The Canucks subreddit is a perfectly cromulent community of Canucks fans. It’s a great place to discuss Canucks news, celebrate after a win, commiserate after a loss, and post the dankest of memes about Loui Eriksson’s facial expressions.
And sometimes it’s a place where you can find the most unhinged works of disturbed genius.
The latter is the case for a Reddit thread posted Wednesday to r/Canucks by a user that goes by the sobriquet of “AdmiralFartmore.” According to Mr. Fartmore, he was “in the tub” thinking about the Canucks’ dreadful 9-2 loss to the Lightning when something his father once said came to mind: “If you want to succeed, you need to have a lot of skin in the game.”
Perhaps u/AdmiralFartmore would say to me, “Please, Mr. Fartmore was my father; call me Admiral.” But I digress.
The phrase “skin in the game” was popularized by Warren Buffett and is intended as a metaphor: in order to be successful, whether in finance or other realms, you need to be heavily invested, to the point that you incur risk. If you don’t have “skin in the game,” if you’re not risking something, you’ll never be rewarded; unlike Brandon Flowers, you’ll never be The Man.
Fartmore took this in an entirely different direction, interpreting the phrase entirely literally. In order for the Canucks to win, in this view, they need to have a lot of skin in the game — literal skin.
Clearly having skin in the game is necessary in the NHL. In Fartmore’s words, “There are no skinless teams and there are no skinless players.” But does the amount of skin matter for success and do the Canucks have more skin in the game than other teams in the NHL? That’s what Fartmore set out to discover.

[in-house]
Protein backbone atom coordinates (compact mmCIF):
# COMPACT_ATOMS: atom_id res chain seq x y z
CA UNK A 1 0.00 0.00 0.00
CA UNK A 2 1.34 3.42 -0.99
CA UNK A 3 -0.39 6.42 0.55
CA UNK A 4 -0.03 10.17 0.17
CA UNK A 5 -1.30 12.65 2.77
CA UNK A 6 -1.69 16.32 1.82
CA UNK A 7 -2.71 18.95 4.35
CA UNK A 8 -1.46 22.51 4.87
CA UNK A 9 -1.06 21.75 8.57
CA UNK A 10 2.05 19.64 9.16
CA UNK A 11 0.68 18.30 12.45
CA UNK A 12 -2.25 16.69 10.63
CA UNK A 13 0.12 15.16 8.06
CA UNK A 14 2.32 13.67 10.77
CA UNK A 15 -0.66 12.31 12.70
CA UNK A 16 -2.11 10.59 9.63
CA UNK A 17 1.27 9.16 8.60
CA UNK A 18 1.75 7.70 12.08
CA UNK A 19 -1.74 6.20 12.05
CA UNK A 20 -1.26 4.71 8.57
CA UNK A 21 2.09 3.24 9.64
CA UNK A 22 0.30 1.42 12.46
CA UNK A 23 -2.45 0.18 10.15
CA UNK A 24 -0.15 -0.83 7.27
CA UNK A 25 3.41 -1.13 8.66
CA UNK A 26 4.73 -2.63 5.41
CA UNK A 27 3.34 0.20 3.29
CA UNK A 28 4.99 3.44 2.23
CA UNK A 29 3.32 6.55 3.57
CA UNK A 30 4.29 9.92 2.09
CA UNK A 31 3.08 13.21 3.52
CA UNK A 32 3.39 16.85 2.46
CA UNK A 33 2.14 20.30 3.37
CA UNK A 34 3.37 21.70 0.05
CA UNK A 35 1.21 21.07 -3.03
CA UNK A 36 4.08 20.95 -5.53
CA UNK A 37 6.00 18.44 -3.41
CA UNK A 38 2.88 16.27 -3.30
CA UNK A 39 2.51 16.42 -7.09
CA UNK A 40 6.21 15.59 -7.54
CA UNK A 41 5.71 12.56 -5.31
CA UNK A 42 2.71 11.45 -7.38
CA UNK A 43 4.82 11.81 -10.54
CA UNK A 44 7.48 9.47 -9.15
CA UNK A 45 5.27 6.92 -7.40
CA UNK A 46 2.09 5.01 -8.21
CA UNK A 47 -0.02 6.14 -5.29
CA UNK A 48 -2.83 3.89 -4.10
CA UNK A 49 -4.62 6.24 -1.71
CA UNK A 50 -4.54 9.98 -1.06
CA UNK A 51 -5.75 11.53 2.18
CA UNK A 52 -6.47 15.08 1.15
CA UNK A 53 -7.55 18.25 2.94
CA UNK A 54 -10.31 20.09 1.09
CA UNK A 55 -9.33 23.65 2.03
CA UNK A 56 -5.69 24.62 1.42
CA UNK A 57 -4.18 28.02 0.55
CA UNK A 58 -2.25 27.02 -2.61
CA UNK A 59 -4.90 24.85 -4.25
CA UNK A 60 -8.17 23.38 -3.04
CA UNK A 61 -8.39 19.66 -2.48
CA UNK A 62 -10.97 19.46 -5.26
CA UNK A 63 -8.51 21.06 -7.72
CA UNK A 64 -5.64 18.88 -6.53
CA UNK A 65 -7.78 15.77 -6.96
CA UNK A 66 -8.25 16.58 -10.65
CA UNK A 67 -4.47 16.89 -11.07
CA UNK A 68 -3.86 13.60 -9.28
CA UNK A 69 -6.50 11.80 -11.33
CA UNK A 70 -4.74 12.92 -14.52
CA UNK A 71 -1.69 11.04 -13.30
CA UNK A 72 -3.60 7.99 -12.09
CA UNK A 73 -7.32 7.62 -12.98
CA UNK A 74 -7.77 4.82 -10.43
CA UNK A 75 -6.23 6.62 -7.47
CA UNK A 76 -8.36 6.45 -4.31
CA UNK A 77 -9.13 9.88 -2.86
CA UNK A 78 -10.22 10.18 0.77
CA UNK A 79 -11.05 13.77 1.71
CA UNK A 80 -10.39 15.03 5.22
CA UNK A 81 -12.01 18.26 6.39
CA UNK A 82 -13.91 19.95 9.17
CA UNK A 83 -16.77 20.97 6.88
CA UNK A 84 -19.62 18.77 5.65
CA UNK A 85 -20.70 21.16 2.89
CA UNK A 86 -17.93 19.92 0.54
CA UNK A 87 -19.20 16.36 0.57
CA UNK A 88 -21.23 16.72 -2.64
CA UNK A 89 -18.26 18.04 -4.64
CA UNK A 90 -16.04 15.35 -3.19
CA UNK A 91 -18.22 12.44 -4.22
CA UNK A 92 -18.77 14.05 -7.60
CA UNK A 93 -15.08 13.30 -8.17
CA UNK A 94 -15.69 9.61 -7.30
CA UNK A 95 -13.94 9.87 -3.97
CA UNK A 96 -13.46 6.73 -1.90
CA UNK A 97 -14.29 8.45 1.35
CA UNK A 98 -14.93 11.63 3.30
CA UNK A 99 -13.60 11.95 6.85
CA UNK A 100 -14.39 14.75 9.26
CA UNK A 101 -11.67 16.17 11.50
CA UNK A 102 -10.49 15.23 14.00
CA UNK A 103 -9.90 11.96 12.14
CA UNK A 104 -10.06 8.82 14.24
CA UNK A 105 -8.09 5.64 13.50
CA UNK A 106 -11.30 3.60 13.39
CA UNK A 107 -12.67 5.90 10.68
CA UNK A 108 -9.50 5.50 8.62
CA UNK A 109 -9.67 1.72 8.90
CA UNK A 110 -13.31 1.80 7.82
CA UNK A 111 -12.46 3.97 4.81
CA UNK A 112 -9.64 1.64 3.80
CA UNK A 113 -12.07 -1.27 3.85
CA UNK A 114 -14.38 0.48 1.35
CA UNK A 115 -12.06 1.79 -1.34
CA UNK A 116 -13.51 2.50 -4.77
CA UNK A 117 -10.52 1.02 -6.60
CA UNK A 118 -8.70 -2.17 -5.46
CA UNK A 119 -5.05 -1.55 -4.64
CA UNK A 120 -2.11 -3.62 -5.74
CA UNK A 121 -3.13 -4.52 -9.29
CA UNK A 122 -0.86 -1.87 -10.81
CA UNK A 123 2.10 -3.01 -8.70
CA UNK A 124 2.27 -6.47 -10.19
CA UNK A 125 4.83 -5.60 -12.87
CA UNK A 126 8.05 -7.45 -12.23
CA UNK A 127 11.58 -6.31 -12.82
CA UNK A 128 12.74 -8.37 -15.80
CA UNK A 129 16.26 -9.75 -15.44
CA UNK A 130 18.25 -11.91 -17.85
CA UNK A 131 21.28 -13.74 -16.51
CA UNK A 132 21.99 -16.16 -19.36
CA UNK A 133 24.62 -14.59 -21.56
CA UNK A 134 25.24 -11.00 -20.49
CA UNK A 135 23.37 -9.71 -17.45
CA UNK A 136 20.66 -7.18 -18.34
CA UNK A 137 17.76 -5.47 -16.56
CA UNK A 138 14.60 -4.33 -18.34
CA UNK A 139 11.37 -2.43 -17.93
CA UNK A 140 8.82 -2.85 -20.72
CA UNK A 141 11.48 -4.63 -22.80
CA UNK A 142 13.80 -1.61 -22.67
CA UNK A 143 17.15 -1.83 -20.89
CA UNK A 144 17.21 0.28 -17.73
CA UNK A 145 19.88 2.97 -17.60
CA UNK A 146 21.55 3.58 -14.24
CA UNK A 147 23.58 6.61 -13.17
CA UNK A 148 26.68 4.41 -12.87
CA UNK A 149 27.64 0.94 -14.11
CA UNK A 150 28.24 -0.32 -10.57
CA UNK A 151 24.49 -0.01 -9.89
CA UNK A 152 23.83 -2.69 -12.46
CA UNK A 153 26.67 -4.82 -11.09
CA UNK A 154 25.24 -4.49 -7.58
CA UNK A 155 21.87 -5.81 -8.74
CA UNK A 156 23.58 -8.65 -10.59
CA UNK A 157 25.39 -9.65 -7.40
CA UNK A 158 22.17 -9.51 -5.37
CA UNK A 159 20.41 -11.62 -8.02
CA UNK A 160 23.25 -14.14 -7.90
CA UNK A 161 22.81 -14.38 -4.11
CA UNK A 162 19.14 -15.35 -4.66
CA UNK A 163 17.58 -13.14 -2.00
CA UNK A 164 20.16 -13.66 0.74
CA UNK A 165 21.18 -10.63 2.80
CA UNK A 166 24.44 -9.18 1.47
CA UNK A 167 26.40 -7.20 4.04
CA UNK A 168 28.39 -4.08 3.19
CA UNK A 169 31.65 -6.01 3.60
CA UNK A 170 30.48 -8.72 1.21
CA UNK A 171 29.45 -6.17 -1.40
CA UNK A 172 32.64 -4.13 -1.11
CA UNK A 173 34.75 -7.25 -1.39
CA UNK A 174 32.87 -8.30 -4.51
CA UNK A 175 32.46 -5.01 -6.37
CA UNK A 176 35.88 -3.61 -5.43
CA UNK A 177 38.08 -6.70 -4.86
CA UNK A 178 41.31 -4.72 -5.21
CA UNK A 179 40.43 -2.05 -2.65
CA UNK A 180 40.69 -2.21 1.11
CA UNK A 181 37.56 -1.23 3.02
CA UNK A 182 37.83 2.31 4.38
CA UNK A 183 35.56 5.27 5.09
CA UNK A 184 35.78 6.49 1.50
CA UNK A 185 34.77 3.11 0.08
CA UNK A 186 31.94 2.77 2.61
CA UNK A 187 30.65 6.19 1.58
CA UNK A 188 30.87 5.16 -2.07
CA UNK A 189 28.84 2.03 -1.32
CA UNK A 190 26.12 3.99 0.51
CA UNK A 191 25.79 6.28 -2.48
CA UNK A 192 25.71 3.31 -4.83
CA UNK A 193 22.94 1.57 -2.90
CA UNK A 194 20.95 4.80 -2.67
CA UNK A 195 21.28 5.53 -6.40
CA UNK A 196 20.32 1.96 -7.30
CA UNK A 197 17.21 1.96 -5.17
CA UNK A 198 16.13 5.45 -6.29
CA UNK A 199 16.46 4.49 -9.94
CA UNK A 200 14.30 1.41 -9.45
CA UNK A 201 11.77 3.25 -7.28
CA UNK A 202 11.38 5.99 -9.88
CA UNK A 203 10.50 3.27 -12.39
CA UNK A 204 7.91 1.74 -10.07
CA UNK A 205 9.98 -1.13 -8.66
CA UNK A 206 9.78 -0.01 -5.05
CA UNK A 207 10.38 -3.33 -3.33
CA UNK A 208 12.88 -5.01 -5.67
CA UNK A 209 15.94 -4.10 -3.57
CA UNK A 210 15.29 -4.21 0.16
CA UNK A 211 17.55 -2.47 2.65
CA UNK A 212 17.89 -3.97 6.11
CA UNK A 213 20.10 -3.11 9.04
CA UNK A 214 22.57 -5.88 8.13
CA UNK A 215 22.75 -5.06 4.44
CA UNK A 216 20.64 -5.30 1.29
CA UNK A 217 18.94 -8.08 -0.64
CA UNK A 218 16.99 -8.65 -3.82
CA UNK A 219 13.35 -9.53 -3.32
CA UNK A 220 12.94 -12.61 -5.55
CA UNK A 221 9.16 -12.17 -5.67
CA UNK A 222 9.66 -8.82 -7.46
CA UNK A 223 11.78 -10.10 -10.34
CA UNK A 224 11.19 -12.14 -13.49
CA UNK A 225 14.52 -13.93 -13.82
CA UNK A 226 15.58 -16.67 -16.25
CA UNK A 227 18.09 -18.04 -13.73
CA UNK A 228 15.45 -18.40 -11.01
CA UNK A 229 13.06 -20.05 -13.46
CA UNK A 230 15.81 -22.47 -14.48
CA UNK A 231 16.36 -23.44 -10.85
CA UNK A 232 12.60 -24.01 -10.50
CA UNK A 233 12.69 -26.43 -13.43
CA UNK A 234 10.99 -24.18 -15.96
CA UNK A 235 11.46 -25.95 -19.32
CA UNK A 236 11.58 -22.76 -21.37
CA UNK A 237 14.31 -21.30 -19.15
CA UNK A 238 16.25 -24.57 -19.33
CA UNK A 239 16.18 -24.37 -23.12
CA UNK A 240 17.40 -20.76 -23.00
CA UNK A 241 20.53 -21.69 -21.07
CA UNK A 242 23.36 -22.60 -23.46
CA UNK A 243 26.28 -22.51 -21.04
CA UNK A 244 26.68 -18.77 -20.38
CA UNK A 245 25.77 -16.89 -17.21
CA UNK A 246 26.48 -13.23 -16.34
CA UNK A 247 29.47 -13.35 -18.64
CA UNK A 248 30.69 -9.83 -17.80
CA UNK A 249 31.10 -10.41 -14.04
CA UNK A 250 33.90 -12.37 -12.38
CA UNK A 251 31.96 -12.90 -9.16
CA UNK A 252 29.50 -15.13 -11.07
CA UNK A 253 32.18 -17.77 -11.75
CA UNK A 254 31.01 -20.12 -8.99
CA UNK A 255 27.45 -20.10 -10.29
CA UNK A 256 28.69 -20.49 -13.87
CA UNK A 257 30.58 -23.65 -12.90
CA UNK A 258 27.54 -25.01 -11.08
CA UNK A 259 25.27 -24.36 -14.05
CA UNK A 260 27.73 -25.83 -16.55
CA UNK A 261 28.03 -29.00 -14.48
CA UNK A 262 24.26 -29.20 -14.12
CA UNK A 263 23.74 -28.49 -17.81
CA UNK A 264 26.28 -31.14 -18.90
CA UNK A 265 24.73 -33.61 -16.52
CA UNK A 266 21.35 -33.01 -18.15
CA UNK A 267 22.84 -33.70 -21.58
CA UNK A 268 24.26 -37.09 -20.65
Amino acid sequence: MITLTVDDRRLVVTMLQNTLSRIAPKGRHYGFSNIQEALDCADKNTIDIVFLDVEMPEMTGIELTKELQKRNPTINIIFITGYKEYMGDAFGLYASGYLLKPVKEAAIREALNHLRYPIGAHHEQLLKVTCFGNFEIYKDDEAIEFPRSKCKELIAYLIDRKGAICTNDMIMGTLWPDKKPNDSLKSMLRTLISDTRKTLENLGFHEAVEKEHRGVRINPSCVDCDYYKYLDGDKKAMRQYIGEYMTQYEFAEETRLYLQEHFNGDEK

He did so by using the publicly available height and weight of every player and used the Mosteller formula — a real formula used in medical practice — to estimate the Body Surface Area (BSA) of each player, then combined the measurements of individual players to find the amount of skin on every team in the NHL.
Tyler Myers comes in with the most skin, as you might expect as the second-tallest player in the NHL, but the hefty Jake Virtanen is a close second. At the other end of the skin spectrum are Elias Pettersson, Troy Stecher, and Quinn Hughes.
Yes, this is all super weird, bringing to mind Buffalo Bill, particularly when he breaks down how that the difference in skin between Myers and Hughes is "enough skin to cover the average 10-month old toddler or that the total skin of the Canucks — 47.8 square meters — is “just enough to make one tandem parachute.”
On the other hand, as someone who spent hours this summer figuring out the weight of every single team name in the NHL, including some extra time in the comments calculating the weight of the “wild” in the logo for the Minnesota Wild*, it’s hard to avoid feeling like Fartmore is a part of my tribe. A really messed up part.
The entire thread is worth reading, but the essential conclusion is that “skin in the game” has only a mild correlation with success, as measured by comparing BSA to Stanley Cup odds. It's not enough to just have a lot of skin; you need a lot of skill within that skin.
As silly as it seems, however, there may actually be some practical value to using skin — or BSA, if you want to sound less like a serial killer — to measure the size of a team.
“As measuring BSA incorporates both height and weight,” said Fartmore, “it may be more effective than discussing the two attributes separately when discussing size of NHL teams. At least, it should be used in conjunction with the two.”
There are plenty of outliers too: Quinn Hughes has the least skin on the Canucks due to his combination of size and weight, but certainly plays bigger than his skin, which is probably the oddest thing ever written about Quinn Hughes. In any case, remember to vote Quinn and his skin into the NHL All-Star Game.
*The weight of the components of the Wild’s logo — a cougar ghost, five trees, a river, the moon, and the north star — came out to 13,200,000,162,000,000,161,000,000,025,000.0463 lbs.